Social science researchers are perfectly capable of making their own determinations about the potential harm of their research protocols, he said. A behavioral intervention is benign, he said, if it’s the sort of thing that goes on in everyday life.

“I can ask you how much money you make or about your sex life, and you can tell me or not tell me. So, too, can a sociologist or psychologist ask you those questions,” Dr. Nisbett said.

“There’s no such thing as asking a question of a normal human being that should be reviewed by an I.R.B., because someone can just say, ‘To heck with you.’”

His own research, he said, involves “showing people a fish tank and asking them what they saw.” Hardly the stuff of emotional trauma, he thinks.

But research subjects, many of them students, may not feel like they can just walk away from a teacher’s experiment. Recall the Milgramstudy at Yale, in which visibly distraught subjects obeyed orders to administer what they thought were electric shocks to yelping actors.

A decade later, in the 1970s, there was the Stanford prison experiment, in which arbitrarily labeling student subjects prisoners or guards quickly led to “Lord of the Flies” type cruelty.

And then there was the research that involved humiliating and emotionally tormenting 22 undergraduates at Harvard University over three years starting in 1959. (One of those students was a young Ted Kaczynski, who later became the Unabomber.)

Dr. Nisbett countered that those examples were outliers. And in the case of the Milgram study, he said, “I think it should definitely have been approved even if people would have known that it was going to cause substantial psychic pain to some subjects, because the knowledge gain is precious.”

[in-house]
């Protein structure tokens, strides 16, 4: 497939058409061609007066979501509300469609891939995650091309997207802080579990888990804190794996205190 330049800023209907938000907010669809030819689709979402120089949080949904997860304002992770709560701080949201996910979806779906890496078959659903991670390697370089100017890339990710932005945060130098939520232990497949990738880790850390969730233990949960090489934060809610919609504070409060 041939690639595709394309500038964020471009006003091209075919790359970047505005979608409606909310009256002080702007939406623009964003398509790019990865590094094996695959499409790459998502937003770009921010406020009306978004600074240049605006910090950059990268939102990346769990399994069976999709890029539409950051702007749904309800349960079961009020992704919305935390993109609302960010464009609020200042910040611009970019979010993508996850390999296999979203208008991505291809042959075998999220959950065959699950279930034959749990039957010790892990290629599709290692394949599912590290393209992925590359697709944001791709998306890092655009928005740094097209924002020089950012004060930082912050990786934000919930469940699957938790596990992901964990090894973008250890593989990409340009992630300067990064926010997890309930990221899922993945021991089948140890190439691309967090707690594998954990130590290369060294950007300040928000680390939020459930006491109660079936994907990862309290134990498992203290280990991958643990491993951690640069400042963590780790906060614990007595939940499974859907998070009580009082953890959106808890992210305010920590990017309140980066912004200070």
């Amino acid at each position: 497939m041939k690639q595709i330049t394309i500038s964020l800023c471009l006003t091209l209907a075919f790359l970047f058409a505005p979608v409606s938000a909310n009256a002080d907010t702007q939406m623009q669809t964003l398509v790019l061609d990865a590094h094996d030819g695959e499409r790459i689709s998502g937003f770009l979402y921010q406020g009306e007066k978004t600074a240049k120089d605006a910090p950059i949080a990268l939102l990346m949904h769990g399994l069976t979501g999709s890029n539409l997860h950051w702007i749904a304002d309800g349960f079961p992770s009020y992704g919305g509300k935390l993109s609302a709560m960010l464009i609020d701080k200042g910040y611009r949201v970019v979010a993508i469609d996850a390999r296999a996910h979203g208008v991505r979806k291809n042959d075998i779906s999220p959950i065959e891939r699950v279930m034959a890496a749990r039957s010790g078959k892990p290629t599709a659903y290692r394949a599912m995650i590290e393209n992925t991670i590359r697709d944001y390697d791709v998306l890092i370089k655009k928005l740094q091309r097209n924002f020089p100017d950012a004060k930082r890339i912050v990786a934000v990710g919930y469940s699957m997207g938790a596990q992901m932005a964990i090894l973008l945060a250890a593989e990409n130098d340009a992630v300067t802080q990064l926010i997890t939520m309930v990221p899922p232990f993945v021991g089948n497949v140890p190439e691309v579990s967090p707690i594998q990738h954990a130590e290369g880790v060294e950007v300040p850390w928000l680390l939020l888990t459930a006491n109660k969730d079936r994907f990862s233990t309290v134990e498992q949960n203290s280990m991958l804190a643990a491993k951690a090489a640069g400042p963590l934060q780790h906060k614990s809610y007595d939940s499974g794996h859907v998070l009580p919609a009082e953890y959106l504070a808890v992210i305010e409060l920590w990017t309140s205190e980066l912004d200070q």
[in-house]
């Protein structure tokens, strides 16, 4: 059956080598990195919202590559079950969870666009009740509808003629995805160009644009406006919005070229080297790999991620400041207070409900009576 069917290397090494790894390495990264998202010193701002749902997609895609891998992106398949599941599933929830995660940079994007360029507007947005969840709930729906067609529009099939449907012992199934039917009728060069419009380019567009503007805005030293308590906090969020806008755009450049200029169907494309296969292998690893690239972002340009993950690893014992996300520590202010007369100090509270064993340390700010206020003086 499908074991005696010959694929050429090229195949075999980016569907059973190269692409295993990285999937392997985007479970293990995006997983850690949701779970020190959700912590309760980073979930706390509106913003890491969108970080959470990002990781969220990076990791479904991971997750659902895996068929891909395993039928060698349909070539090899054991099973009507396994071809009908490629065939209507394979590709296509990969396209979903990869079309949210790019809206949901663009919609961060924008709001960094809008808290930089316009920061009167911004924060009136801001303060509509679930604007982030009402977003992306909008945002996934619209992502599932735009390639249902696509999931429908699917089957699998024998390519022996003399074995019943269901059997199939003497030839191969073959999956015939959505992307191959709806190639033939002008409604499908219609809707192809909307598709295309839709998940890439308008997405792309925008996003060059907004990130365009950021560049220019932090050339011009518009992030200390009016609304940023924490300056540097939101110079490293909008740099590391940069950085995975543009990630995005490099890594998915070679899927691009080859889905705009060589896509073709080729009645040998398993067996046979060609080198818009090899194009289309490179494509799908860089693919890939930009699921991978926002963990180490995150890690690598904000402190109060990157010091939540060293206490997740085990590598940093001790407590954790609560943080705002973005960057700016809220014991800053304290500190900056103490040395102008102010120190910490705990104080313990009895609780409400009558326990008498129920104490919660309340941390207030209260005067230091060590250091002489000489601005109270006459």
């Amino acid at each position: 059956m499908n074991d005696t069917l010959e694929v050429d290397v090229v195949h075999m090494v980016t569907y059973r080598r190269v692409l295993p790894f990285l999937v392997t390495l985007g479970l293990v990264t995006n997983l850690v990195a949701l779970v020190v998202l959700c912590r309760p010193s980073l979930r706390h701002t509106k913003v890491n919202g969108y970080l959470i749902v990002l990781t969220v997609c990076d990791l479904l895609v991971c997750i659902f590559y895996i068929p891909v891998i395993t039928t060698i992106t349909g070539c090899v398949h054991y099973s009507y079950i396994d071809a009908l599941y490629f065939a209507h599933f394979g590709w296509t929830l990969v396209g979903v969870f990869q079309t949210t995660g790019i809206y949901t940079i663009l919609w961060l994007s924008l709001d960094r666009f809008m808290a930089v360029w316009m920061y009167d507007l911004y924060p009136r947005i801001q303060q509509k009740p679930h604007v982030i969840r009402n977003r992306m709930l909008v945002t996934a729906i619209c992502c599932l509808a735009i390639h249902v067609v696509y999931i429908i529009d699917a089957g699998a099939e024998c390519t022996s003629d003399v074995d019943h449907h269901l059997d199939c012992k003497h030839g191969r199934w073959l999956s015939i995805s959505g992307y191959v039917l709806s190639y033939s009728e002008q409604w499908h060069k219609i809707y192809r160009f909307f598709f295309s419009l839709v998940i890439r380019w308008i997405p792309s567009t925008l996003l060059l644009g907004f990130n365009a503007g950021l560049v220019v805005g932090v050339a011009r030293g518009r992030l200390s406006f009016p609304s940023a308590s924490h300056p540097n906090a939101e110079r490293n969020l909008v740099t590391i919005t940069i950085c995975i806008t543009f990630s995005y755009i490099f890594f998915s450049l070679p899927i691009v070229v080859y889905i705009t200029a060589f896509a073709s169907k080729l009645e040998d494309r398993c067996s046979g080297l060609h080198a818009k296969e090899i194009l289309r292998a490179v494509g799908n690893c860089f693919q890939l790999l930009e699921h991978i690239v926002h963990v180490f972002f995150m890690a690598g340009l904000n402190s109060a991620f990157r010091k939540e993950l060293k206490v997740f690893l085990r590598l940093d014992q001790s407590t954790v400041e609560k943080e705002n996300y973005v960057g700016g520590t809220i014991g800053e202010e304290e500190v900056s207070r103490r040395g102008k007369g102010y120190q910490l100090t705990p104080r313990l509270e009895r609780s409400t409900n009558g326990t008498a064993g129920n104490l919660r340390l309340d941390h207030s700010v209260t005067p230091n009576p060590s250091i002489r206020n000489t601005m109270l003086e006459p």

Administrators of institutional review boards said that it only took one bad study to ruin an institution’s reputation, finances and eligibility for government funding.

“There’s a lot at stake beyond assessing the potential risk to subjects,” said Rebecca Armstrong, director of research subject protection at the University of California, Berkeley. “We try to be as flexible as we can, but institutionally you sort of arrive at what fits into minimal risk and create review processes accordingly.”

Already at many universities, researchers who think their studies pose minimal risk to subjects need only get a signoff from a review board staff member. They do not have to submit their proposals for approval by the full review board — usually made up of colleagues, at least one member of the community and sometimes also students.

Ultimately, review board administrators and board members said the revised federal rules were a baseline for oversight, and they must determine what was appropriate for their institutions. But they are feeling increased pressure from resident researchers who, like Dr. Nisbett, think that the revised federal rules now allow self-regulation.

“There seems to be a major paradigm shift going on away from the original goal of the I.R.B. to protect human subjects and toward the convenience of researchers in the name of so-called efficiency,” said Tom George, a lawyer and bioethicist who serves on the institutional review board at the University of Texas at Austin. “I find that of deep concern.”

Not all researchers are pushing for diminished review board oversight, however. Many said they appreciated it.

“It is a little more work and some could find it onerous, but I still find it a worthy process because you get questions and suggestions that make you feel more confident that subjects are protected,” said Nathaniel Herr, an assistant professor of psychology at American University, who also serves on the school’s institutional review board.

Besides, he added, “It just takes one scandal to make people doubt all research and not want to participate, which would harm the whole field.”

Correction:  An earlier version of this article misspelled the surname of a professor of psychology at the University of Michigan in two instances. As the article correctly noted elsewhere, he is Richard Nisbett, not Nesbitt.

A version of this article appears in print on , on Page D3 of the New York edition with the headline: Less Scrutiny for Social Scientists. Order Reprints | Today’s Paper | Subscribe